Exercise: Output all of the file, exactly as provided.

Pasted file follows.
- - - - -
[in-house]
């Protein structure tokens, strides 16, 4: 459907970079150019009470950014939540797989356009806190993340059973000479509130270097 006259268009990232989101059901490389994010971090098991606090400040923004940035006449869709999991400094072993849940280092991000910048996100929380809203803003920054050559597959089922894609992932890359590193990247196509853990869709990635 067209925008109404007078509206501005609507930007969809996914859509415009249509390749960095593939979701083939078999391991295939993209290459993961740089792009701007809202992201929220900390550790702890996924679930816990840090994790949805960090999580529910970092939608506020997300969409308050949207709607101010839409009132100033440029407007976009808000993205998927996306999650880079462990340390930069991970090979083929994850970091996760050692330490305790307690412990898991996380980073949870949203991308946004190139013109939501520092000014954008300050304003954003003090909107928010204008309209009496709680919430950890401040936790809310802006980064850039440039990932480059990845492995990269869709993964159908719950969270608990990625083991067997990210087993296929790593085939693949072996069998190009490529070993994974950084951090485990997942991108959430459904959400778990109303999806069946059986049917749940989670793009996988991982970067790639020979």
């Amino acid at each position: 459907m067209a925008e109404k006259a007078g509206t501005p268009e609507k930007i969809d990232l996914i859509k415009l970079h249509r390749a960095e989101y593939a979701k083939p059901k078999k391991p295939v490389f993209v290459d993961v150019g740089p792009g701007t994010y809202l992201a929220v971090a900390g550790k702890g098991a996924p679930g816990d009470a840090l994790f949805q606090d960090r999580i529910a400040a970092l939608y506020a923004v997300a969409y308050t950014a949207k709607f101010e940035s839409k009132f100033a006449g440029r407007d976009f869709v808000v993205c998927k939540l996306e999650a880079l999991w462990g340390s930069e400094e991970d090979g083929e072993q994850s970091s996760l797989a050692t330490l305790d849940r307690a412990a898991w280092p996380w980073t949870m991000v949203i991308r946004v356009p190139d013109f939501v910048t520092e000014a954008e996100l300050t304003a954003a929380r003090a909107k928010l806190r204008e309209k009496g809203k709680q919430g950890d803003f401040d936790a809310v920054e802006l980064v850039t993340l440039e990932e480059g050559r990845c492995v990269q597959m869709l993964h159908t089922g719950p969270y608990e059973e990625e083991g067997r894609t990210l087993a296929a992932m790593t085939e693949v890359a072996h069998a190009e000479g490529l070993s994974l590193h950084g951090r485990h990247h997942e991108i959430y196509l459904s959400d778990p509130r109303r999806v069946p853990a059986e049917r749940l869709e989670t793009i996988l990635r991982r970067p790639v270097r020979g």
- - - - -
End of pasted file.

[in-house]
């Protein structure tokens, strides 16, 4: 459907970079150019009470950014939540797989356009806190993340059973000479509130270097 006259268009990232989101059901490389994010971090098991606090400040923004940035006449869709999991400094072993849940280092991000910048996100929380809203803003920054050559597959089922894609992932890359590193990247196509853990869709990635 067209925008109404007078509206501005609507930007969809996914859509415009249509390749960095593939979701083939078999391991295939993209290459993961740089792009701007809202992201929220900390550790702890996924679930816990840090994790949805960090999580529910970092939608506020997300969409308050949207709607101010839409009132100033440029407007976009808000993205998927996306999650880079462990340390930069991970090979083929994850970091996760050692330490305790307690412990898991996380980073949870949203991308946004190139013109939501520092000014954008300050304003954003003090909107928010204008309209009496709680919430950890401040936790809310802006980064850039440039990932480059990845492995990269869709993964159908719950969270608990990625083991067997990210087993296929790593085939693949072996069998190009490529070993994974950084951090485990997942991108959430459904959400778990109303999806069946059986049917749940989670793009996988991982970067790639020979």
């Amino acid at each position: 459907m067209a925008e109404k006259a007078g509206t501005p268009e609507k930007i969809d990232l996914i859509k415009l970079h249509r390749a960095e989101y593939a979701k083939p059901k078999k391991p295939v490389f993209v290459d993961v150019g740089p792009g701007t994010y809202l992201a929220v971090a900390g550790k702890g098991a996924p679930g816990d009470a840090l994790f949805q606090d960090r999580i529910a400040a970092l939608y506020a923004v997300a969409y308050t950014a949207k709607f101010e940035s839409k009132f100033a006449g440029r407007d976009f869709v808000v993205c998927k939540l996306e999650a880079l999991w462990g340390s930069e400094e991970d090979g083929e072993q994850s970091s996760l797989a050692t330490l305790d849940r307690a412990a898991w280092p996380w980073t949870m991000v949203i991308r946004v356009p190139d013109f939501v910048t520092e000014a954008e996100l300050t304003a954003a929380r003090a909107k928010l806190r204008e309209k009496g809203k709680q919430g950890d803003f401040d936790a809310v920054e802006l980064v850039t993340l440039e990932e480059g050559r990845c492995v990269q597959m869709l993964h159908t089922g719950p969270y608990e059973e990625e083991g067997r894609t990210l087993a296929a992932m790593t085939e693949v890359a072996h069998a190009e000479g490529l070993s994974l590193h950084g951090r485990h990247h997942e991108i959430y196509l459904s959400d778990p509130r109303r999806v069946p853990a059986e049917r749940l869709e989670t793009i996988l990635r991982r970067p790639v270097r020979g």